The wall suggests a clear demarcation between those who are in and those who are out. Scholars note that the revelation is extremely low on imperatives and yet despite this a strongly moralistic view of the world undergirds it: there will be those within the heavenly city, and those outside of it.
What does it mean to say that the wall was jasper? In Rev 4:3, we find that the person on the throne is "like a jasper." So what does the person on the throne and the wall have in common? Perhaps we are seeing a symbolic representation of Jesus' "I am with you alway[s], even unto the end of the world" (Mt 28:20, which is even more interesting in Greek where the "with you" interrupts the "I am" in a striking example of form following function.)
When the holy city descends in 21:11, the light is described as being like a jasper stone. So the one on the throne, the light emanating from the city, and the wall of the city--not to mention one of the foundations of the city (see v19, where jasper gets pride of place as the first foundation)--are all associated with the jasper stone. The point seems to be to suggest a unity between these elements. Unpacking that a little, I would conclude that the city itself is meant to be identified with the one on the throne and that whatever light it has comes from him.
pure and clear
The same Greek word, katharos, is used to describe the gold and the glass, even though the KJV chose to translate it once as "pure" and once as "clear." While the semantic range of katharos covers both pure and clear (as well as clean), it strikes me as suspect to translate the same word two different ways in the same sentence. One could have translated it as:
The city was clear gold, like clear glass.
The city was pure gold, like pure glass.
And yet both of those would raise their own questions. For the first option, what would it mean to say that gold is clear? For the second, what would it mean to say that the pure gold was like pure glass? (Does this not also imply that it is clear?) Why has the gold lost its opaqueness and become transparent (a word that some translations use here)? If the entire city is transparent, what does that say about life in the city? What might this symbolize?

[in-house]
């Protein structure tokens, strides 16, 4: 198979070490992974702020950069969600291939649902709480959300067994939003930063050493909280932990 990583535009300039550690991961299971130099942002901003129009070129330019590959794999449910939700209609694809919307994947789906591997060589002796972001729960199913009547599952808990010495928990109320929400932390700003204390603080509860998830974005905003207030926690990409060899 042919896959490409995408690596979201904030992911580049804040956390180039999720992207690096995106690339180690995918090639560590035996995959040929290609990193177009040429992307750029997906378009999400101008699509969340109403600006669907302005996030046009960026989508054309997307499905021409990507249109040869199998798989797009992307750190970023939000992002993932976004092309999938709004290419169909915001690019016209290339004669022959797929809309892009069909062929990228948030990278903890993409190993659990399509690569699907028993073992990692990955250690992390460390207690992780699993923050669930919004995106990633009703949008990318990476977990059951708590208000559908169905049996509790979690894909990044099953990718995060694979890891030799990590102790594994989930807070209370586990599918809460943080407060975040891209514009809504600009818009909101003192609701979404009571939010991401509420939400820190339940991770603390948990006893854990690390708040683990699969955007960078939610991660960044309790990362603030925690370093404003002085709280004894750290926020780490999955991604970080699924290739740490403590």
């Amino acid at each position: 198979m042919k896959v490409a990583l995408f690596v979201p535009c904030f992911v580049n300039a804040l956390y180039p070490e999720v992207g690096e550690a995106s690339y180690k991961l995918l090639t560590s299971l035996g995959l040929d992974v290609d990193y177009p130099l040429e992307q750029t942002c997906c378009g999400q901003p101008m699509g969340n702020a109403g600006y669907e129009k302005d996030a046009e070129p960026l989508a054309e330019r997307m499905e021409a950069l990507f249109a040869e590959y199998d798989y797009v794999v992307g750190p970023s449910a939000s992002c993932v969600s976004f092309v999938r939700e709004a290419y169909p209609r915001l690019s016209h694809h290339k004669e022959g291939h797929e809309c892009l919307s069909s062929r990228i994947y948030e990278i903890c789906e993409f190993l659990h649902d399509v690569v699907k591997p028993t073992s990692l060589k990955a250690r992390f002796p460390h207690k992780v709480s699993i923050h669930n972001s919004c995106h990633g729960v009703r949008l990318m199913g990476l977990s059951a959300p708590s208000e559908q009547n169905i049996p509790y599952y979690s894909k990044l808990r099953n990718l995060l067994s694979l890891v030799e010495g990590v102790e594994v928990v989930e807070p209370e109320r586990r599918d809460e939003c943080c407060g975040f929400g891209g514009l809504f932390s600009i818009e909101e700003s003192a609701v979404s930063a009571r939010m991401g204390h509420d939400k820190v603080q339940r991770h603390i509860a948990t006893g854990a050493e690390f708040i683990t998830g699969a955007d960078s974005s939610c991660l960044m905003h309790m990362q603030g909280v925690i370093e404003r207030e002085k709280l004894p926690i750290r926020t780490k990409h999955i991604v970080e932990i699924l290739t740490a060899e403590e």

19 And the foundations of the wall of the city were garnished with all manner of precious stones. The first foundation was jasper; the second, sapphire; the third, a chalcedony; the fourth, an emerald; 20 The fifth, sardonyx; the sixth, sardius; the seventh, chrysolite; the eighth, beryl; the ninth, a topaz; the tenth, a chrysoprasus; the eleventh, a jacinth; the twelfth, an amethyst.
Note that the gems appear to correspond generally to the gems in the high priest's breastplate. (See Exodus 28:17-20; John's list omits four from Exodus and adds four others from the LXX; the order is also different, but the four that have been swapped out appear to be "semantic equivalents" NIGTC, page 1080). The point seems to be that the very foundations of the city are (or: are decorated with) the breastplate of the high priest. What were the functions of the high priest's breastplate? In what ways would the foundation of the new Jerusalem serve those same purposes? It is very difficult, in an LDS context, to avoid the conclusion that in a general sense, the foundation stones of the city are symbols of priesthood authority/power. Exodus 39:8-14 suggests that the breastplate formed a pouch containing the Urim and Thummim, which then would suggest that the entire city here is the (a?) Urim and Thummim. What would that symbolize for the city's residents?